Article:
The Wikimedia Foundation plans to launch an editable, video encyclopedia to complement its text-based online encyclopedia. Since its launch in 2001, Wikipedia has grown at an astounding rate, with about 65 million visits per month and thousands of volunteer contributors writing, adding to and editing thousands of articles every day. In a multimedia age, adding video hopes to take Wikipedia to a new level.
The aim is to revolutionize the existing site by allowing open-source video to be accessible to the general public. The company hopes to be ready for the launch in the next few months.
UPGRADE TO NEW ATLAS PLUS
More than 1,200 New Atlas Plus subscribers directly support our journalism, and get access to our premium ad-free site and email newsletter. Join them for just US$19 a year.UPGRADE
So how will it work? When Wikipedia contributors begin to edit an article, they will discover a new Add Media button, which will allow them to access an interface, select a video clip from three repositories, containing copyright-free material, and drag it into the article. No video-editing software is required. The video clip will then be embedded in the article and will appear to the viewer as a "clickable" video clip.
In the future, users may also be able to be import video content directly from the web, and the content may be able to be edited within or added to the Wikipedia website.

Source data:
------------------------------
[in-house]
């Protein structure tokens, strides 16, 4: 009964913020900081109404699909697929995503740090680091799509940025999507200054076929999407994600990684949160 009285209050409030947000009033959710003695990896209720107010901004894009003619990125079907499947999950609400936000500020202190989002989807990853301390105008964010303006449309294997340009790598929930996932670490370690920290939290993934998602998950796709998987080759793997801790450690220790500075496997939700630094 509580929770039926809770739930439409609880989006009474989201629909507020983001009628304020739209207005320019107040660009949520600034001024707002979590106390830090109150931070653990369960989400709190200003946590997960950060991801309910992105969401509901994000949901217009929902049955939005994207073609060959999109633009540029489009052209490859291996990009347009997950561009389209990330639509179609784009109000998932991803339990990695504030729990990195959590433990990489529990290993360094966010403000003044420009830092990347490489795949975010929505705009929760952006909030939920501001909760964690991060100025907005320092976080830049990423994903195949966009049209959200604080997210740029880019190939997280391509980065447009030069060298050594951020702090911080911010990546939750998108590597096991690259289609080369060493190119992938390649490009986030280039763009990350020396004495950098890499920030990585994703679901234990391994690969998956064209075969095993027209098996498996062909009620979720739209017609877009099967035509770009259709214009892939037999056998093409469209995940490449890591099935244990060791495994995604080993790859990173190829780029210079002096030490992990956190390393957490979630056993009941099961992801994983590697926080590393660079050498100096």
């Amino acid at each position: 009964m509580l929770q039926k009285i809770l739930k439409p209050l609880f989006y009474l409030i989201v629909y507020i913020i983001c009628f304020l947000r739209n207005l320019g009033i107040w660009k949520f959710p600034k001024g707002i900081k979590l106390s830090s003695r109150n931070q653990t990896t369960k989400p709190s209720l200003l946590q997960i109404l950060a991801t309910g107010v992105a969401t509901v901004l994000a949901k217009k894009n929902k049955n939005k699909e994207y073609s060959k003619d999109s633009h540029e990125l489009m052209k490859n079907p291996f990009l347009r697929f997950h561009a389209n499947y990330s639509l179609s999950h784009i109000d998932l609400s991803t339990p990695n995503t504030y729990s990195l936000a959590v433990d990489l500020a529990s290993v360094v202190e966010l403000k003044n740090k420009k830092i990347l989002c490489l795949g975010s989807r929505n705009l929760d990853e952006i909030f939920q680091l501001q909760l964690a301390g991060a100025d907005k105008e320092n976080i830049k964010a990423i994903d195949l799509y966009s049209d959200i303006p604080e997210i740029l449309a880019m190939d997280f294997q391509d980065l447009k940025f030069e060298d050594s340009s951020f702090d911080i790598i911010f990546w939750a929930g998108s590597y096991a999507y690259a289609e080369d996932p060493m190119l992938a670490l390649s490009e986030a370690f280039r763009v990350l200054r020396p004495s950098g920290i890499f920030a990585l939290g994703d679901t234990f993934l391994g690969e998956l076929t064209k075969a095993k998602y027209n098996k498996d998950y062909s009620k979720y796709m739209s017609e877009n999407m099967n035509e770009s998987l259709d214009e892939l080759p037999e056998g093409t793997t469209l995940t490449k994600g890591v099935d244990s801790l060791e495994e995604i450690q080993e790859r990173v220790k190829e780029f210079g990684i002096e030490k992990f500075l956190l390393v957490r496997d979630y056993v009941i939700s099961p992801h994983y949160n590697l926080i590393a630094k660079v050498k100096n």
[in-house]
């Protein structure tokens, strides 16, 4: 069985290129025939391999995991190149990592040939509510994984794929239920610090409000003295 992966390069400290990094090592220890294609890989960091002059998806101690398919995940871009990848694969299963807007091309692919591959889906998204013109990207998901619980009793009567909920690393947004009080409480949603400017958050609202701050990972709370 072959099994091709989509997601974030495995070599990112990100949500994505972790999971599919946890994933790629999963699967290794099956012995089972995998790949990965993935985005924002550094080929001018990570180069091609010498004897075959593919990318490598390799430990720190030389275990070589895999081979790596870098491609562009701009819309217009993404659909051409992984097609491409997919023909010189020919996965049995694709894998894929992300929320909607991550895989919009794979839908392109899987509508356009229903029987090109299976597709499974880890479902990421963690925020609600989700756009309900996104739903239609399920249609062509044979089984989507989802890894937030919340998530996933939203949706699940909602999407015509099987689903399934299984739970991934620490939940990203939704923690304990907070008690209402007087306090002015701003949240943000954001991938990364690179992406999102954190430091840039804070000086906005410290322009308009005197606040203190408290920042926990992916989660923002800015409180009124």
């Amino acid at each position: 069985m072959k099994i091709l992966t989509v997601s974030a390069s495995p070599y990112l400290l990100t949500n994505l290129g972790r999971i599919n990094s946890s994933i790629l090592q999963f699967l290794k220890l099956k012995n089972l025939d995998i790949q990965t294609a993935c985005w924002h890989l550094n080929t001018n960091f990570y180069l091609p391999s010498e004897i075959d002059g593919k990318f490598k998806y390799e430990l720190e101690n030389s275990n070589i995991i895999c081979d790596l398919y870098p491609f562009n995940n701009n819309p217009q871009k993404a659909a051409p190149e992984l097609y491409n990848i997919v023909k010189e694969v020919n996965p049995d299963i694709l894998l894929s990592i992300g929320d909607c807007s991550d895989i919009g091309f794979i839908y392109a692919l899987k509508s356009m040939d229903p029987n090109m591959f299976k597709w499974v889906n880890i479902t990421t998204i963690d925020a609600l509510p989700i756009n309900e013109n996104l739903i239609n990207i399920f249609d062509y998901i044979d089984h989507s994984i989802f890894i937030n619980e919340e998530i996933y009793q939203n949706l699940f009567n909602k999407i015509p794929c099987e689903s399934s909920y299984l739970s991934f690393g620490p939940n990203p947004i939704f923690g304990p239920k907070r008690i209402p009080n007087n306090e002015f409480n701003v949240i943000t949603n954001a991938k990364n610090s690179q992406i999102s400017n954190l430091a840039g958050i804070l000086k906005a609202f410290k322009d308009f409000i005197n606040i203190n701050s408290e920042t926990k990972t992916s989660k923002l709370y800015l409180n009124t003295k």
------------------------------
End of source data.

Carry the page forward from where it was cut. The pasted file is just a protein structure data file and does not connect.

At first, the videos will be sourced from three repositories: the Internet Archive; Wikimedia Commons, which is maintained by the Wikimedia Foundation; and Metavid. The Metavid repository contains videos of Congressional hearings and speeches. Some of the videos include closed-captioning text. In the future, this text will serve as a tagging system and will assist Wikipedia users to search for particular words or phrases and then import a certain section of a speech into an article.
The project is being partly funded by the Mozilla Foundation, creators of the open-source Firefox browser, which insists that all video imported onto its pages be open-source. The Wikimedia Foundation hopes that video content providers will allow their material to be available in the public domain, motivated by the exposure Wikipedia offers.
The project will also involve the development of web tools to enable users to easily edit and transfer video content, without having to deal with file conversions.View gallery - 2 images